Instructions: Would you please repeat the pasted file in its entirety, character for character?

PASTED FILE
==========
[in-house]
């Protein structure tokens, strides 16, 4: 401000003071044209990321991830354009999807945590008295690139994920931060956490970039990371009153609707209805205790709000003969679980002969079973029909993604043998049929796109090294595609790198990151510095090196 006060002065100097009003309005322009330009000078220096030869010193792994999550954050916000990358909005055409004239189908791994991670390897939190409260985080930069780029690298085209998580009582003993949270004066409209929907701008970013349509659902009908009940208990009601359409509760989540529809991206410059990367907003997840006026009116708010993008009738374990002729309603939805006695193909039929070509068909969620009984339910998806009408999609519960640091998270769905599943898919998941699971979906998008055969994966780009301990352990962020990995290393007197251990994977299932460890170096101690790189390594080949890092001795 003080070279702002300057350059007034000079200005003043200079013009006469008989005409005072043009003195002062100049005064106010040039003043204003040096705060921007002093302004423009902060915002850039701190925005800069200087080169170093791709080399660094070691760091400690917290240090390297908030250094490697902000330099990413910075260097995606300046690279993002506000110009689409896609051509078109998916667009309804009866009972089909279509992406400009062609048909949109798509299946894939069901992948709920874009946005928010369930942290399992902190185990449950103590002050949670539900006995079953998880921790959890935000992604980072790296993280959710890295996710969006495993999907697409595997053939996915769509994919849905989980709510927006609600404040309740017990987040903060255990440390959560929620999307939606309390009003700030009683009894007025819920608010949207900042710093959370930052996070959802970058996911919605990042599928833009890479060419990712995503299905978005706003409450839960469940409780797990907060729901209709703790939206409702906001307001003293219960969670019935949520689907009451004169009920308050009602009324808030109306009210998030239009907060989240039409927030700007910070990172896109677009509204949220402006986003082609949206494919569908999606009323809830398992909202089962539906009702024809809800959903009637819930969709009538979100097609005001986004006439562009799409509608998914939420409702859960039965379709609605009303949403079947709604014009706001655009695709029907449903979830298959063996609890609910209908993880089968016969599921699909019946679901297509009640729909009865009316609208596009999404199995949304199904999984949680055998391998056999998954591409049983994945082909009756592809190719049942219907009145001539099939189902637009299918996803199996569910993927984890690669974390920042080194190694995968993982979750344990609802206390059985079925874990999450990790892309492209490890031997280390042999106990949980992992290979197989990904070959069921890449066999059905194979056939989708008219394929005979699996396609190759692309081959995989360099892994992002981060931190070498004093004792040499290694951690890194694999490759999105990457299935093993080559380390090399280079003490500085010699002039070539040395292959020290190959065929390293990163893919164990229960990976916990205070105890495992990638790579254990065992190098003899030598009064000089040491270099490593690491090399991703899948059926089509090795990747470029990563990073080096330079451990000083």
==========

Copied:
[in-house]
């Protein structure tokens, strides 16, 4: 401000003071044209990321991830354009999807945590008295690139994920931060956490970039990371009153609707209805205790709000003969679980002969079973029909993604043998049929796109090294595609790198990151510095090196 006060002065100097009003309005322009330009000078220096030869010193792994999550954050916000990358909005055409004239189908791994991670390897939190409260985080930069780029690298085209998580009582003993949270004066409209929907701008970013349509659902009908009940208990009601359409509760989540529809991206410059990367907003997840006026009116708010993008009738374990002729309603939805006695193909039929070509068909969620009984339910998806009408999609519960640091998270769905599943898919998941699971979906998008055969994966780009301990352990962020990995290393007197251990994977299932460890170096101690790189390594080949890092001795 003080070279702002300057350059007034000079200005003043200079013009006469008989005409005072043009003195002062100049005064106010040039003043204003040096705060921007002093302004423009902060915002850039701190925005800069200087080169170093791709080399660094070691760091400690917290240090390297908030250094490697902000330099990413910075260097995606300046690279993002506000110009689409896609051509078109998916667009309804009866009972089909279509992406400009062609048909949109798509299946894939069901992948709920874009946005928010369930942290399992902190185990449950103590002050949670539900006995079953998880921790959890935000992604980072790296993280959710890295996710969006495993999907697409595997053939996915769509994919849905989980709510927006609600404040309740017990987040903060255990440390959560929620999307939606309390009003700030009683009894007025819920608010949207900042710093959370930052996070959802970058996911919605990042599928833009890479060419990712995503299905978005706003409450839960469940409780797990907060729901209709703790939206409702906001307001003293219960969670019935949520689907009451004169009920308050009602009324808030109306009210998030239009907060989240039409927030700007910070990172896109677009509204949220402006986003082609949206494919569908999606009323809830398992909202089962539906009702024809809800959903009637819930969709009538979100097609005001986004006439562009799409509608998914939420409702859960039965379709609605009303949403079947709604014009706001655009695709029907449903979830298959063996609890609910209908993880089968016969599921699909019946679901297509009640729909009865009316609208596009999404199995949304199904999984949680055998391998056999998954591409049983994945082909009756592809190719049942219907009145001539099939189902637009299918996803199996569910993927984890690669974390920042080194190694995968993982979750344990609802206390059985079925874990999450990790892309492209490890031997280390042999106990949980992992290979197989990904070959069921890449066999059905194979056939989708008219394929005979699996396609190759692309081959995989360099892994992002981060931190070498004093004792040499290694951690890194694999490759999105990457299935093993080559380390090399280079003490500085010699002039070539040395292959020290190959065929390293990163893919164990229960990976916990205070105890495992990638790579254990065992190098003899030598009064000089040491270099490593690491090399991703899948059926089509090795990747470029990563990073080096330079451990000083």